Saturday, July 08, 2017


Fox News reports:
Outspoken former Breitbart editor Milo Yiannopoulos has filed a $10 million lawsuit against publishing house Simon & Schuster after it canceled his book deal.
You know you've burned a lot of bridges when you're a right-winger and even Fox is questioning your motivation:
Yiannopoulos announced the lawsuit Friday in New York, just days after he self-published the Simon & Schuster-canceled memoir, “Dangerous.”

The controversial writer told Fox News that the timing of the lawsuit aligning so close to the release of his book is “largely coincidental” and that “any suggestion that this lawsuit is solely designed to drum up publicity is completely wrong!”
A story in The Hollywood Reporter suggests that portions of the lawsuit read like a whiny Breitbart article:
The 83-page lawsuit ... even includes quotes from celebrities.

The lawsuit, for example, says Leslie Jones accused the publisher of helping Yiannopoulos and his ilk "spread their hate"; Sarah Silverman tweeted, "The guy has freedom of speech but to fund him & give him a platform tells me a LOT about @simonschuster. YUCK AND BOO AND GROSS"; Judd Apatow tweeted, "In these times we cannot let hatemongers get rich off of their cruelty. Shame on @simonschuster."

... The reaction included feminist author Roxane Gay pulling her book from Simon & Schuster; a publisher tweeting, "Stop buying, stocking, assigning, and reviewing their books until they end their relationship with Milo"; the Chicago Review of Books threatening to "not cover a single Simon & Schuster book in 2017"; and a writer for Elle accusing the publisher of "endangering human lives" by publishing Dangerous.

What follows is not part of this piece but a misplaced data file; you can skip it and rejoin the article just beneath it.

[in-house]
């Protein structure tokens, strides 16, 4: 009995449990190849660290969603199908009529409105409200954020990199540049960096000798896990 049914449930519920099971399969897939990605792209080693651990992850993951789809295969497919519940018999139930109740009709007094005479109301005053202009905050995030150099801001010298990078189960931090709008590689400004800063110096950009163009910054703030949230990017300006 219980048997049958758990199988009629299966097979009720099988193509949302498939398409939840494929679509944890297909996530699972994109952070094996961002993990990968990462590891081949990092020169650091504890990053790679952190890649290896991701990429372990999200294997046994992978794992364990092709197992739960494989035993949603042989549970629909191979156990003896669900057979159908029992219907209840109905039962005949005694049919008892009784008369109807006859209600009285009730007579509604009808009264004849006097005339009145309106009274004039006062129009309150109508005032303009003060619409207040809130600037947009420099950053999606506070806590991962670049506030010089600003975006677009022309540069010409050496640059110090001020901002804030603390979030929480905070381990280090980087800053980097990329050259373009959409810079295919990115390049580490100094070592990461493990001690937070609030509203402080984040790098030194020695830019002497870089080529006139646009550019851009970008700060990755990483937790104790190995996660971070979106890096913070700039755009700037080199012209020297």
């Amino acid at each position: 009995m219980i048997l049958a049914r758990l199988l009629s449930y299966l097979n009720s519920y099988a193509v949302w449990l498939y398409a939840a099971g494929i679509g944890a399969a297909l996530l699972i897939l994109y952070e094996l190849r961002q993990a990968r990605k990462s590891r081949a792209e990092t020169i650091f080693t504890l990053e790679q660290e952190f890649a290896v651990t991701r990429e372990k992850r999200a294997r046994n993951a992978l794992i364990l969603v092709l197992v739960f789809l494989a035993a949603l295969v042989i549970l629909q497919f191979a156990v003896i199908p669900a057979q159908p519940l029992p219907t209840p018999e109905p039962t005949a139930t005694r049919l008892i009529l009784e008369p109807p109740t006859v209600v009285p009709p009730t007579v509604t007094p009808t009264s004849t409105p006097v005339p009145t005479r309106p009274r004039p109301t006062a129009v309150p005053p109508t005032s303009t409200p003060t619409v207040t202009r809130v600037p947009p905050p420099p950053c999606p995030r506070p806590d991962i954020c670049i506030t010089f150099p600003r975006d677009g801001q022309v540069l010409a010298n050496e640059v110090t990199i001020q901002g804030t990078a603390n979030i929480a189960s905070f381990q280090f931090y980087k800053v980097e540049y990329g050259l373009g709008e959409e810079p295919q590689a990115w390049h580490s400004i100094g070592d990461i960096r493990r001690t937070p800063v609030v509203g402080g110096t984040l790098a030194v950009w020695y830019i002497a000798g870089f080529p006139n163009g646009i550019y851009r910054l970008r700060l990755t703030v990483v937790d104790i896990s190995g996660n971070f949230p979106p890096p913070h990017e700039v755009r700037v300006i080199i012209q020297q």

Also, CNN published an editorial asking, "Why on earth would Simon & Schuster give (Milo) a platform?"; a Teen Vogue writer encouraged the public to send a "deluge of calls and physical letters" to the publisher; and Los Angeles Times books editor Carolyn Kellogg accused the publisher of promoting an author with "racist, sexist views."
I'd have to see all this in context, but it's as if Yiannopoulos is suing in part because people who don't like him exercised their First Amendment right to criticize him.

His complaint seems to be that Simon & Schuster declared the book unpublishable after all this fascist free speech from evil liberals. But it's quite likely that S&S, under the terms of the contract, has every legal right to be the sole judge of whether a book is suitable for publication. Publishers Weekly reports:
Questioned about the "at will" clause included in most publishing contracts, Yiannopoulos said: "The reason they gave for termination was that the manuscript was unfit for publication. It's different from their texts and emails from two days before—and that is their problem.... It is, in my view, a clear-cut breach of contract. You can't send people texts and emails and say 'you done good' and that you're happy with the manuscript and looking forward to publishing it, full steam ahead, and then two days later say the manuscript is unfit for publication...."
Well, if "at will" means what I think it means, S&S clearly can do precisely that, if it determines that that's an appropriate business decision. Why does Milo Yiannopoulos hate capitalism?

Yiannopoulos continues:
"...I think it's up to a jury to decide what the real reason was and to award me the damages that I'm owed for the reputational damage and how much it set my career back."
Reputational damage? Yiannopoulos is now marketing the book partly based on mainstream opposition to it. (Tagline at Amazon and elsewhere: "The liberal media machine did everything they could to keep this book out of your hands. Now, finally, Dangerous, the most controversial book of the decade, is tearing down safe spaces everywhere.") Isn't this a guy who prides himself on being hated by the legacy media? Why, you'd almost think he craves the old media's approval.